Packers quarterback Aaron Rodgers took a shotgun snap, faked a handoff and looked for tight end Jimmy Graham over the middle.
With his lightning-quick motion, Rodgers threw the ball — but it was tipped by leaping Bills linebacker Tremaine Edmunds.
The ball, now wobbling, continued toward Graham. He reached for it with his left hand and tipped it into the arms of Bills safety Jordan Poyer for an interception.
The date was Sept. 30. Rodgers hasn’t thrown a pick since.
On Sunday, he blew past Patriots quarterback Tom Brady’s NFL-record 358 consecutive passes without an interception. He finished the Packers’ victory against the Falcons with 368 and counting.
Rodgers’ record will face its biggest challenge of the season Sunday at Soldier Field. Takeaways — a league-best 34 of them — are the lifeblood of the Bears’ dominant defense, which has 25 interceptions. Only one other team in the NFL has more than 15.
‘‘[Rodgers] protects the football,’’ Bears coach Matt Nagy said. ‘‘And he has extreme confidence in how he does it. And he’s been doing it for a long time. So the No. 1 thing we have to do is try to break that.’’
Rodgers’ streak is the result of accuracy, intelligence and experience.
‘‘He’s very calculated in his throws,’’ cornerback Prince Amukamara said. ‘‘And he’s great at extending plays; he’s great at getting rid of the ball and throwing it out of bounds. That’s something he takes pride in — not turning over the ball.
‘‘I don’t think he’s going to go crazy trying to turn it over in this game, but that’s our job: to make the pocket uncomfortable for him. And when we know that a route is coming, we make a play on it.’’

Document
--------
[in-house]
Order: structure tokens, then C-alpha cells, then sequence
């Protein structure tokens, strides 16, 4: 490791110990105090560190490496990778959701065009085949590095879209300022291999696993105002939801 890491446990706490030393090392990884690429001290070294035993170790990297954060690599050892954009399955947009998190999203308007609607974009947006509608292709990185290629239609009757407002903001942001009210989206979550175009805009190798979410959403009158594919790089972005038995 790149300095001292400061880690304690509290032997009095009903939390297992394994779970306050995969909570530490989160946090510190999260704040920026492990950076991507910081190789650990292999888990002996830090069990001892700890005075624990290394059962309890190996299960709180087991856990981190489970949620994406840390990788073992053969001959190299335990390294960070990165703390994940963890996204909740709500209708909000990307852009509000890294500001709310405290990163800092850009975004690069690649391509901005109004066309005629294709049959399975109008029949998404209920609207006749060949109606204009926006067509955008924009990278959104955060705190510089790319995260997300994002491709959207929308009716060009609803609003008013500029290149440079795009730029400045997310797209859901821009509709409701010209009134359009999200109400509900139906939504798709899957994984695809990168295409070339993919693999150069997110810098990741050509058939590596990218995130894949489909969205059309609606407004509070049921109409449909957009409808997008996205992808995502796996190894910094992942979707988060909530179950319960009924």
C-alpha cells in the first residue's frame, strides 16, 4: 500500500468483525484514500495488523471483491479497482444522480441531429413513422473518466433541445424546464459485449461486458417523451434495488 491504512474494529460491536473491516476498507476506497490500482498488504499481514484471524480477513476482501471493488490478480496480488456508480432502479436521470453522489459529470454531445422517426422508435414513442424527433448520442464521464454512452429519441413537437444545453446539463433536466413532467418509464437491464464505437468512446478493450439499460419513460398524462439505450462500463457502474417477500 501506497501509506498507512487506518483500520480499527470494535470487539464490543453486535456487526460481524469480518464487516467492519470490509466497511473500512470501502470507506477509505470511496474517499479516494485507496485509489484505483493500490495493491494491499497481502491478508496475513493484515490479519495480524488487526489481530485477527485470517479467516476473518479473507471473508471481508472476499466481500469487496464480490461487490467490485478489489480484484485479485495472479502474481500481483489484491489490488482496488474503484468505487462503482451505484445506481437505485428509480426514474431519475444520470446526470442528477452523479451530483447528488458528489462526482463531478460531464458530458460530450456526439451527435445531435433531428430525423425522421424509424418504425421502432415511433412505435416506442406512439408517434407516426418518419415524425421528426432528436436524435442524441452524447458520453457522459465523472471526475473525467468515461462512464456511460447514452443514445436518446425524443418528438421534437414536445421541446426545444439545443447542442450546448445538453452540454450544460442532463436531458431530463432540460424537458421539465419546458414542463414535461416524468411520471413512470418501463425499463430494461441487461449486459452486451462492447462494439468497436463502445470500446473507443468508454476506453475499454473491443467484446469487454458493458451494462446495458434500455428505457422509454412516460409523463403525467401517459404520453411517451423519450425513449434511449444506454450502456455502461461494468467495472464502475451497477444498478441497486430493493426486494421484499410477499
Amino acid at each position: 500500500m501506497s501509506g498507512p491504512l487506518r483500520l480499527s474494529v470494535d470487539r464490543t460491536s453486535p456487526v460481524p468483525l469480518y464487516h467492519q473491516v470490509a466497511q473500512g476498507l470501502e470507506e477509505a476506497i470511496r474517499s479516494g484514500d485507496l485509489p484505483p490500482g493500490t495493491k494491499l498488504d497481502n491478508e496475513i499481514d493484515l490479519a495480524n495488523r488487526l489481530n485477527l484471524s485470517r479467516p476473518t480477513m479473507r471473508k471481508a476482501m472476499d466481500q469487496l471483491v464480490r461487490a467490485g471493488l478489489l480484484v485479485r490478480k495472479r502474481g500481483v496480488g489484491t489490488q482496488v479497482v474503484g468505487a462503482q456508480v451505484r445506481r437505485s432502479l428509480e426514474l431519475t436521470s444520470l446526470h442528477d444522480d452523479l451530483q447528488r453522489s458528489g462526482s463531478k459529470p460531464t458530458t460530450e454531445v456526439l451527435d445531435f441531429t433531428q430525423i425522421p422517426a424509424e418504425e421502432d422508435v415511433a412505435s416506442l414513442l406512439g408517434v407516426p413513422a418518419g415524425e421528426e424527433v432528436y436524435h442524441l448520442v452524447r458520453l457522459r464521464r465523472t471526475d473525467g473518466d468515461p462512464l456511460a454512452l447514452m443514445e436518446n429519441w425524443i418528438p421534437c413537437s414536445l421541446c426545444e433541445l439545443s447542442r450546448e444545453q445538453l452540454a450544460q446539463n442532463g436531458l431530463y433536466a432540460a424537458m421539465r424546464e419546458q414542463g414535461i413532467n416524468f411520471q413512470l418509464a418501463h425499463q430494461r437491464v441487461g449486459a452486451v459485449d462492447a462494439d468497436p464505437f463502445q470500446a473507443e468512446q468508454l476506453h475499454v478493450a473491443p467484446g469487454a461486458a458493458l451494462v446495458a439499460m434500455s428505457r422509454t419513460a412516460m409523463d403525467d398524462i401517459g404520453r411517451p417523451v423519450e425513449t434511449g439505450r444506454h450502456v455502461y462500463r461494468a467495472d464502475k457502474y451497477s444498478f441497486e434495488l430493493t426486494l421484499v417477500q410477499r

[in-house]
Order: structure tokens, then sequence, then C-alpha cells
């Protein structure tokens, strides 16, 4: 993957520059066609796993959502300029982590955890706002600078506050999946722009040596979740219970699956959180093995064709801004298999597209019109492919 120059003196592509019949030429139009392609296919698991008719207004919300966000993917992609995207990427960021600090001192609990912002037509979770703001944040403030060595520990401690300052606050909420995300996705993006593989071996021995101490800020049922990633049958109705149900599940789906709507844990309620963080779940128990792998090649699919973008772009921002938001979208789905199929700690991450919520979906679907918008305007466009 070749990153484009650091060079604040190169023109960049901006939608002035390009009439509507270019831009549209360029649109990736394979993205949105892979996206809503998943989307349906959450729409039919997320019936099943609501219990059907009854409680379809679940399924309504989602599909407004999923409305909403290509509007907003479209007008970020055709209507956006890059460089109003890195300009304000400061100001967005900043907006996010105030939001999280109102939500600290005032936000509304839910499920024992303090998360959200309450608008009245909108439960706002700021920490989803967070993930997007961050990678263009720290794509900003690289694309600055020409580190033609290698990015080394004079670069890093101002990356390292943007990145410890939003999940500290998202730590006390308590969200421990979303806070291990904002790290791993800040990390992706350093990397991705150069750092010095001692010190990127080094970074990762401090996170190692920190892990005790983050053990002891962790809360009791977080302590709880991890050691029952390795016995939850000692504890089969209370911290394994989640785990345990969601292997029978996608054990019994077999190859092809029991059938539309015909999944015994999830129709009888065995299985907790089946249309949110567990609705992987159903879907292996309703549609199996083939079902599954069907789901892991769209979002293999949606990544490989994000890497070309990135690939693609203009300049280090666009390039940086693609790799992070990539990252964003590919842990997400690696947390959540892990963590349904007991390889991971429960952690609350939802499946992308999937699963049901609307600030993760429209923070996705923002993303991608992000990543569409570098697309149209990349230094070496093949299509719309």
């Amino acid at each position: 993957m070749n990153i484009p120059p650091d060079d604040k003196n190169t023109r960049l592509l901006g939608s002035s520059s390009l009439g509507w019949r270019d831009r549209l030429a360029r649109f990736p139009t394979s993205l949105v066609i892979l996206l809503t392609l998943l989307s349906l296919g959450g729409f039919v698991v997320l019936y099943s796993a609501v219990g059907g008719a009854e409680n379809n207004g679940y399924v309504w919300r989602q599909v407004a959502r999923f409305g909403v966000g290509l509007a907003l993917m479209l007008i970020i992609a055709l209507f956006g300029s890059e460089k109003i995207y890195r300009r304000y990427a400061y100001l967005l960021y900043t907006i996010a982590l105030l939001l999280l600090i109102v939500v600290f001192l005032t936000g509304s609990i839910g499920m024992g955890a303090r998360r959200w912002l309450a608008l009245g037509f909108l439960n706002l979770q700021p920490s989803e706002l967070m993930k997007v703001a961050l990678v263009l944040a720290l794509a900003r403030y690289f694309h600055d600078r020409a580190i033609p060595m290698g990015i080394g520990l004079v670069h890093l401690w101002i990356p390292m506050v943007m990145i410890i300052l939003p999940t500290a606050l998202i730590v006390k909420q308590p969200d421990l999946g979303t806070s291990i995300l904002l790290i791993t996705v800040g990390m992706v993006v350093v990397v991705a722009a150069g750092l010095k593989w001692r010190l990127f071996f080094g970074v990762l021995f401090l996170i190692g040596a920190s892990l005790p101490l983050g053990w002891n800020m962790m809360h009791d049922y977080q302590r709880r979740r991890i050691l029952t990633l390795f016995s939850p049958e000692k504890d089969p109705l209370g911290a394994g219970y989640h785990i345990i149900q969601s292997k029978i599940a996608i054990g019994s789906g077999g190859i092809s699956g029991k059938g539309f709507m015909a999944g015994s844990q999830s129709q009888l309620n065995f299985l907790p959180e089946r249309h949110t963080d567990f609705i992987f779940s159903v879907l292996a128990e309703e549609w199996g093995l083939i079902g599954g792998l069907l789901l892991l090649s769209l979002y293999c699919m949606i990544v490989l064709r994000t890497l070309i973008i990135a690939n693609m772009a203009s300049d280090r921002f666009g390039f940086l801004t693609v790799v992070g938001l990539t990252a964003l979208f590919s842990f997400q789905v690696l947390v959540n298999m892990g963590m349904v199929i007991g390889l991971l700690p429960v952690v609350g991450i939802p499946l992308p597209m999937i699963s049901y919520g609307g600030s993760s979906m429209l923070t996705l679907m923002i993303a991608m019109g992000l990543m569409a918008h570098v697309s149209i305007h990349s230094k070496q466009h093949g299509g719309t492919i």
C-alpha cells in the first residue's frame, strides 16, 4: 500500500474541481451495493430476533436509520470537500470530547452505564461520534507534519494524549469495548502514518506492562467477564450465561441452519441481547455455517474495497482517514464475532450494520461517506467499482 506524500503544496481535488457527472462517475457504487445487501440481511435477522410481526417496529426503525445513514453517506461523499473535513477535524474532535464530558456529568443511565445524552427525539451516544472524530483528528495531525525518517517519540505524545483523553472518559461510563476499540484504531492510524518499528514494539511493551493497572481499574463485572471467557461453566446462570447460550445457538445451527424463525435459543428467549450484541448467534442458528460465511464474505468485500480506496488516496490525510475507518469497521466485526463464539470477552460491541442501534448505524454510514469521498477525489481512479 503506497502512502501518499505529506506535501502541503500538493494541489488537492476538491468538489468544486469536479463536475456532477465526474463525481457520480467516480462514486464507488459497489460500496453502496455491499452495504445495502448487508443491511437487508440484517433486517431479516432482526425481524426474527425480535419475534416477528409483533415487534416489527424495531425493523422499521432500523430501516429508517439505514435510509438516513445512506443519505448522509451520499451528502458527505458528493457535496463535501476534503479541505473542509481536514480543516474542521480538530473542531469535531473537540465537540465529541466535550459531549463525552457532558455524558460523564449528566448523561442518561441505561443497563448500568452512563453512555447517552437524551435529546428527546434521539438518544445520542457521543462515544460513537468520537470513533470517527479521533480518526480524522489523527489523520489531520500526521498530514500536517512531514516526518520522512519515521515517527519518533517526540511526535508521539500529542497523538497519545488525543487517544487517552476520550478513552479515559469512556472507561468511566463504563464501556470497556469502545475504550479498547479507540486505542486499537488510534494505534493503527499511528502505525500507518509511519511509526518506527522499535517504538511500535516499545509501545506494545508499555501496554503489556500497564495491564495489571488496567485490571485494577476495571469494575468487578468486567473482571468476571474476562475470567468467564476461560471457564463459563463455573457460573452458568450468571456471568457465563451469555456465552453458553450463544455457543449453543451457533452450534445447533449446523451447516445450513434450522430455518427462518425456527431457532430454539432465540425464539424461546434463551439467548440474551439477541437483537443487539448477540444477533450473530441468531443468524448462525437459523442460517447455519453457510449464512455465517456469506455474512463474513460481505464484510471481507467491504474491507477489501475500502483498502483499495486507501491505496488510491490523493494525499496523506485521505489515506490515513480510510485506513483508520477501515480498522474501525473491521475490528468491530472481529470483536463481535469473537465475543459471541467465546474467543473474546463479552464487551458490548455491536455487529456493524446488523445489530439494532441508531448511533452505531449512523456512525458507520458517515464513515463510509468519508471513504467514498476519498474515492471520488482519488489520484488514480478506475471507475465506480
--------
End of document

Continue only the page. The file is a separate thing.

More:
Before throwing the interception to Poyer, Rodgers had thrown 150 passes in a row without a pick. His accuracy is no surprise to Bears defenders.
‘‘They’re aware of that,’’ defensive coordinator Vic Fangio said. ‘‘But he’s done that every year.’’
Since throwing an uncharacteristic 11 interceptions in 15 games in 2010, Rodgers hasn’t thrown more than eight in a season. He threw a combined 46 interceptions in 2011-17; Jay Cutler, by comparison, threw 81 during the same span.
‘‘He’s a great quarterback,’’ Amukamara said. ‘‘You don’t even want to call him conservative. He takes calculated chances, and he’s very precise. And the receivers help him out in not throwing picks, also.
‘‘We’re gonna have to do a good job and continue to do a good job of getting the ball somehow.’’
Rodgers is 17-4 in his career against the Bears, with one loss coming when he got knocked out of the game with a broken collarbone in 2013. In those games, he has thrown 45 touchdown passes and only 11 interceptions. Rodgers’ 105.9 passer rating against the Bears is the best of any quarterback with 200 or more passes against them.
‘‘Decision-making and accuracy,’’ said cornerback Kyle Fuller, who is tied for the league lead with seven interceptions. ‘‘You have those elite quarterbacks, and he’s one of them.’’
Rodgers’ 103.4 career passer rating is the best in NFL history. Only one other quarterback, Russell Wilson, is above 100.
‘‘That’s a big reason why: He’s never thrown a lot of picks,’’ Fangio said.
The Bears, meanwhile, have had at least two interceptions in eight of their 13 games and at least three in four games. They logged four Sunday against the Rams, their most in a game since 2012.
Unstoppable force, meet immovable object.
‘‘It’ll be a big-time challenge for us,’’ Nagy said. ‘‘But I think our guys will be up for it coming off of the way they just played against the Rams. Their confidence will be high.’’